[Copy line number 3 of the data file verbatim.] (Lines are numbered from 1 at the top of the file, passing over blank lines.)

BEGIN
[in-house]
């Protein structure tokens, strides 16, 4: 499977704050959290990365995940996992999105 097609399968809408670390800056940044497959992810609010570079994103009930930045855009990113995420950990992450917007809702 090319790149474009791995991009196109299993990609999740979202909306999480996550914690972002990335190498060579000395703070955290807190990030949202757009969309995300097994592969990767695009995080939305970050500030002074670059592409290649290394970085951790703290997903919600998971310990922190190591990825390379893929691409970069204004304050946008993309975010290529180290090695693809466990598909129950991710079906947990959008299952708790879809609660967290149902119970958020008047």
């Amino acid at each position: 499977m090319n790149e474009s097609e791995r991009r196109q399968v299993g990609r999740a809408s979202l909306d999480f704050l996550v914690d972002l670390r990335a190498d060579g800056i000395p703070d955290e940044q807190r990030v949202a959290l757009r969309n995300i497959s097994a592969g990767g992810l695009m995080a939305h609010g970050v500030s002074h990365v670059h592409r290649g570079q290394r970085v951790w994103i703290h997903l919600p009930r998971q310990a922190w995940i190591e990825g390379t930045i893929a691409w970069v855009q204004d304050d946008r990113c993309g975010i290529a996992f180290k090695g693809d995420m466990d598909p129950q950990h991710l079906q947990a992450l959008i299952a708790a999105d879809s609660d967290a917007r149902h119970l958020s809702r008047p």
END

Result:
């Amino acid at each position: 499977m090319n790149e474009s097609e791995r991009r196109q399968v299993g990609r999740a809408s979202l909306d999480f704050l996550v914690d972002l670390r990335a190498d060579g800056i000395p703070d955290e940044q807190r990030v949202a959290l757009r969309n995300i497959s097994a592969g990767g992810l695009m995080a939305h609010g970050v500030s002074h990365v670059h592409r290649g570079q290394r970085v951790w994103i703290h997903l919600p009930r998971q310990a922190w995940i190591e990825g390379t930045i893929a691409w970069v855009q204004d304050d946008r990113c993309g975010i290529a996992f180290k090695g693809d995420m466990d598909p129950q950990h991710l079906q947990a992450l959008i299952a708790a999105d879809s609660d967290a917007r149902h119970l958020s809702r008047p």